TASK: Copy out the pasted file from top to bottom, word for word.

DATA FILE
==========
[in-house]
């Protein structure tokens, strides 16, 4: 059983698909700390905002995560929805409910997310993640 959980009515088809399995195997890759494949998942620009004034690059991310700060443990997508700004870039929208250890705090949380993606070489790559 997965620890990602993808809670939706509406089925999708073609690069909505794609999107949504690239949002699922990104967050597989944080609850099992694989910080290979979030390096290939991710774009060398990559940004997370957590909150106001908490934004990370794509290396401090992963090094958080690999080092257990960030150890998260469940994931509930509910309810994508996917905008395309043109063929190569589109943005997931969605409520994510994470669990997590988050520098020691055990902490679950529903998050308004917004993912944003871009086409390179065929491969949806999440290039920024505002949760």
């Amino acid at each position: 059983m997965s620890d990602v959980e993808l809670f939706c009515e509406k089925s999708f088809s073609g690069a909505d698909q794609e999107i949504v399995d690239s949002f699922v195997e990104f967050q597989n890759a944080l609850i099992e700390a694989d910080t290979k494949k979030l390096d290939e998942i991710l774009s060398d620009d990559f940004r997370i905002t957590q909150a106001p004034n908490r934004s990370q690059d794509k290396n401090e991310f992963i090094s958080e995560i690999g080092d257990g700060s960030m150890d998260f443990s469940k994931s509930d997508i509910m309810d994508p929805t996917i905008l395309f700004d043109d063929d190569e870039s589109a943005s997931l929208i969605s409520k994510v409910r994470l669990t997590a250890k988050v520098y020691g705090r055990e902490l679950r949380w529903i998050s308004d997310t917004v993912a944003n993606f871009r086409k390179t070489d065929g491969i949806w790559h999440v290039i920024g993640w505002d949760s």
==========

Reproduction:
[in-house]
């Protein structure tokens, strides 16, 4: 059983698909700390905002995560929805409910997310993640 959980009515088809399995195997890759494949998942620009004034690059991310700060443990997508700004870039929208250890705090949380993606070489790559 997965620890990602993808809670939706509406089925999708073609690069909505794609999107949504690239949002699922990104967050597989944080609850099992694989910080290979979030390096290939991710774009060398990559940004997370957590909150106001908490934004990370794509290396401090992963090094958080690999080092257990960030150890998260469940994931509930509910309810994508996917905008395309043109063929190569589109943005997931969605409520994510994470669990997590988050520098020691055990902490679950529903998050308004917004993912944003871009086409390179065929491969949806999440290039920024505002949760």
């Amino acid at each position: 059983m997965s620890d990602v959980e993808l809670f939706c009515e509406k089925s999708f088809s073609g690069a909505d698909q794609e999107i949504v399995d690239s949002f699922v195997e990104f967050q597989n890759a944080l609850i099992e700390a694989d910080t290979k494949k979030l390096d290939e998942i991710l774009s060398d620009d990559f940004r997370i905002t957590q909150a106001p004034n908490r934004s990370q690059d794509k290396n401090e991310f992963i090094s958080e995560i690999g080092d257990g700060s960030m150890d998260f443990s469940k994931s509930d997508i509910m309810d994508p929805t996917i905008l395309f700004d043109d063929d190569e870039s589109a943005s997931l929208i969605s409520k994510v409910r994470l669990t997590a250890k988050v520098y020691g705090r055990e902490l679950r949380w529903i998050s308004d997310t917004v993912a944003n993606f871009r086409k390179t070489d065929g491969i949806w790559h999440v290039i920024g993640w505002d949760s």